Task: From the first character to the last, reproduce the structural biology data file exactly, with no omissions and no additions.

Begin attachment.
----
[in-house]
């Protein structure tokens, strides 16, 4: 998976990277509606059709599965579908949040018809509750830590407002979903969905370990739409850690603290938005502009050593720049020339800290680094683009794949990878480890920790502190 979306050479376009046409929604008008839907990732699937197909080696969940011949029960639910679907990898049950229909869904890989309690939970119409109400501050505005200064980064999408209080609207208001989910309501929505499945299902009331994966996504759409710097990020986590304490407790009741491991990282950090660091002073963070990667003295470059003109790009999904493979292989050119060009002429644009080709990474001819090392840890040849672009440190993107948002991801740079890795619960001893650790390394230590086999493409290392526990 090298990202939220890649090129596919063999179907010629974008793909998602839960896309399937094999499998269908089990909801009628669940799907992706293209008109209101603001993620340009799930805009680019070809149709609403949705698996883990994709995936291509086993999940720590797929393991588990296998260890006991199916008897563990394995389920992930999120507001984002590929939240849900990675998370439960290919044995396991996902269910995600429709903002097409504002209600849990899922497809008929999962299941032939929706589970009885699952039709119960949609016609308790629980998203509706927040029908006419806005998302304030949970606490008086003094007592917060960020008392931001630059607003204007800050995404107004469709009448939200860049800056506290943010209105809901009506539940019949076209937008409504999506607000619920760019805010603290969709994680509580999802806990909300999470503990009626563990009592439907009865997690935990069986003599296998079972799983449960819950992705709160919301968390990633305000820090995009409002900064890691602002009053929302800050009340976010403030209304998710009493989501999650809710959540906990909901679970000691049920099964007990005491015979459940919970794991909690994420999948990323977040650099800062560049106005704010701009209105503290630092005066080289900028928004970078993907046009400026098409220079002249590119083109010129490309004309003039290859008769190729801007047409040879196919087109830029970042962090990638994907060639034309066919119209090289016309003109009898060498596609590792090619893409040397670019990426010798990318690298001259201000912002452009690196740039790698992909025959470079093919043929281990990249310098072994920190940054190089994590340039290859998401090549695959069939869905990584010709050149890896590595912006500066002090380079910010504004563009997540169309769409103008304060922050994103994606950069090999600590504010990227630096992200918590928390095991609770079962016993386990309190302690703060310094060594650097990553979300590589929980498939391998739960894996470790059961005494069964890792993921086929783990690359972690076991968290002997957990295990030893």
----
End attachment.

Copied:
[in-house]
């Protein structure tokens, strides 16, 4: 998976990277509606059709599965579908949040018809509750830590407002979903969905370990739409850690603290938005502009050593720049020339800290680094683009794949990878480890920790502190 979306050479376009046409929604008008839907990732699937197909080696969940011949029960639910679907990898049950229909869904890989309690939970119409109400501050505005200064980064999408209080609207208001989910309501929505499945299902009331994966996504759409710097990020986590304490407790009741491991990282950090660091002073963070990667003295470059003109790009999904493979292989050119060009002429644009080709990474001819090392840890040849672009440190993107948002991801740079890795619960001893650790390394230590086999493409290392526990 090298990202939220890649090129596919063999179907010629974008793909998602839960896309399937094999499998269908089990909801009628669940799907992706293209008109209101603001993620340009799930805009680019070809149709609403949705698996883990994709995936291509086993999940720590797929393991588990296998260890006991199916008897563990394995389920992930999120507001984002590929939240849900990675998370439960290919044995396991996902269910995600429709903002097409504002209600849990899922497809008929999962299941032939929706589970009885699952039709119960949609016609308790629980998203509706927040029908006419806005998302304030949970606490008086003094007592917060960020008392931001630059607003204007800050995404107004469709009448939200860049800056506290943010209105809901009506539940019949076209937008409504999506607000619920760019805010603290969709994680509580999802806990909300999470503990009626563990009592439907009865997690935990069986003599296998079972799983449960819950992705709160919301968390990633305000820090995009409002900064890691602002009053929302800050009340976010403030209304998710009493989501999650809710959540906990909901679970000691049920099964007990005491015979459940919970794991909690994420999948990323977040650099800062560049106005704010701009209105503290630092005066080289900028928004970078993907046009400026098409220079002249590119083109010129490309004309003039290859008769190729801007047409040879196919087109830029970042962090990638994907060639034309066919119209090289016309003109009898060498596609590792090619893409040397670019990426010798990318690298001259201000912002452009690196740039790698992909025959470079093919043929281990990249310098072994920190940054190089994590340039290859998401090549695959069939869905990584010709050149890896590595912006500066002090380079910010504004563009997540169309769409103008304060922050994103994606950069090999600590504010990227630096992200918590928390095991609770079962016993386990309190302690703060310094060594650097990553979300590589929980498939391998739960894996470790059961005494069964890792993921086929783990690359972690076991968290002997957990295990030893």